The Justice Department announced today that Maryland-based developer Stavrou Associates Inc. and related entities have agreed to pay $185,000 to settle claims that they violated the Fair Housing Act (FHA) and the Americans with Disabilities Act (ADA) by failing to build 11 multifamily housing complexes in Maryland with required accessible features for people with disabilities. As part of the settlement, the defendants also agreed to make extensive retrofits to remove accessibility barriers at the complexes.
The government’s lawsuit, filed today, raises similar allegations against a second Maryland-based developer, Humphrey Stavrou Associates Inc., and related entities, which were involved in building six other multifamily housing complexes in Maryland. The lawsuit involving those properties is unaffected by today’s settlement.
“The Justice Department is committed to ensuring that multifamily housing properties are accessible to people with disabilities,” said Assistant Attorney General Kristen Clarke of the Justice Department’s Civil Rights Division. “When the retrofits required by our settlement are completed, people with disabilities will have equal access to more than 1,000 residential units in Maryland.”
“The requirement that housing complexes be built with accessible features for people with disabilities is not new,” said U.S Attorney Erek L. Barron for the District of Maryland. “Developers must include accessible features and we will hold accountable those who do not.”
The combined 17 properties at issue in the litigation were built with financial assistance from the federal government’s Low-Income Housing Tax Credit program and the HOME Investment Partnerships Program, and some of the properties are specifically marketed as housing for seniors.
The settlement, which must still be approved by the U.S. District Court for the District of Maryland, requires the defendants to pay all costs related to the retrofits, $175,000 into a settlement fund to compensate individuals harmed by the inaccessible housing and civil penalties of $10,000 to the government.
Under the settlement, the defendants will, among other things, replace steeply-sloped walkways and install new walkways to help residents reach units, amenities, mailboxes and entrances to the properties, remove obstacles from pedestrian pathways, widen doorways and modify bathrooms and kitchens so they are accessible for individuals who use wheelchairs. The settlement also requires the defendants to receive training about the FHA and the ADA, to ensure that their future multifamily housing construction complies with these laws and to provide periodic reports to the Justice Department. The 11 complexes are:
- Villages at Belle Hill, Elkton, Maryland
- Burgess Mill Station I, Ellicott City, Maryland
- Burgess Mill Station II, Ellicott City, Maryland
- River Point Apartments, Essex, Maryland
- Hammarlee House Apartments, Glen Burnie, Maryland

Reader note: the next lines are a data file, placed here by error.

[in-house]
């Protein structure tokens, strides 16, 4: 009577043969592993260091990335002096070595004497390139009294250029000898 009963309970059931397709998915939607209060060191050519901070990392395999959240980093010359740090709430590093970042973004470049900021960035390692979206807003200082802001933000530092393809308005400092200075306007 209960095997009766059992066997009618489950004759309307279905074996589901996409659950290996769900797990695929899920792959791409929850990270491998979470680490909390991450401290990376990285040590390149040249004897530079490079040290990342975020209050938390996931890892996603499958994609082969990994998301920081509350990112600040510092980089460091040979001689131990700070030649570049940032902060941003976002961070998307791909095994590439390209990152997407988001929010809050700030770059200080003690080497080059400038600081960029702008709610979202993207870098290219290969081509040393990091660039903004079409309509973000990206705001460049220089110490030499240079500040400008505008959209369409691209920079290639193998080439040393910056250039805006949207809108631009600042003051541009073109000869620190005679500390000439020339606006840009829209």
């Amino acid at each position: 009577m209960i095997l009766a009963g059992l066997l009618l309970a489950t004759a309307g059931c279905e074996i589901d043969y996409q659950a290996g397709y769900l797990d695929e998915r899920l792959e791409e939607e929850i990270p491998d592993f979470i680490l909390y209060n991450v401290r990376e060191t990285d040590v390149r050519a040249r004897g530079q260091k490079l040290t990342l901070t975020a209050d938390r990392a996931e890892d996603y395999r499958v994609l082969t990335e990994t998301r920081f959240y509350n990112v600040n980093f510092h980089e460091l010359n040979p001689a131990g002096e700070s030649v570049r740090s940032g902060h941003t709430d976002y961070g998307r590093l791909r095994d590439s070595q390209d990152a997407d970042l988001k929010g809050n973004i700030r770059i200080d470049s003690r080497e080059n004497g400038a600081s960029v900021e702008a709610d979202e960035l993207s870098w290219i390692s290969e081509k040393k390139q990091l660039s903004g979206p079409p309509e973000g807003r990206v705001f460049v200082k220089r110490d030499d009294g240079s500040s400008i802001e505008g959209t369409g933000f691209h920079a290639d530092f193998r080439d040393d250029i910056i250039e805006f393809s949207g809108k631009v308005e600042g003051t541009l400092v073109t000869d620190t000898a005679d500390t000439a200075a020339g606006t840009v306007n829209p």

- Overland Gardens, Landover, Maryland
- Rainier Manor Phase II Apartments, Mount Rainier, Maryland
- Chapel Springs Senior Apartments, Perry Hall, Maryland
- Hampshire Village, Silver Spring, Maryland
- Windsor Crossing Family Apartments, Suitland, Maryland
- Windsor Crossing Senior Apartments, Suitland, Maryland
The six complexes built by Humphrey Stavrou Associates Inc. that are the subject of the continuing lawsuit are:
- Pin Oak Village, Bowie, Maryland
- Woodland Creek Apartments (formerly “Henson Creek Manor I and II Apartments”), Fort Washington, Maryland
- Woodside Village Apartments, Fort Washington, Maryland
- Acclaim at Lake Largo (formerly “Largo Center Apartments”), Largo, Maryland
- Randolph Village Senior Apartments, Silver Spring, Maryland
- Vistas at Lake Largo, Upper Marlboro, Maryland
Individuals who believe they or someone they know may have had difficulties because of the inaccessible conditions at any of these properties should send an email to the Justice Department at [email protected] or leave a message at 1-833-591-0291, selecting option 1 for English, selecting option 4 for housing accessibility for persons with disabilities, and selecting option 4 for Stavrou Associates Inc.
The Justice Department’s Civil Rights Division enforces the FHA, which prohibits discrimination in housing based on disability, race, color, religion, national origin, sex and familial status. This law requires that multifamily housing buildings with four or more units constructed after March 13, 1991, have basic accessible features. Enacted in 1990, the ADA requires that places of public accommodation, such as rental offices at multifamily housing complexes constructed after Jan. 26, 1993, be accessible to persons with disabilities.
More information about the Civil Rights Division and the laws it enforces is available at www.usdoj.gov/crt. Individuals may report disability discrimination or other forms of housing discrimination by calling the Justice Department at 1-833-591-0291, or submitting a report online at www.civilrights.justice.gov. Individuals also may report discrimination by contacting the Department of Housing and Urban Development at 1-800-669-9777, or by filing a complaint online.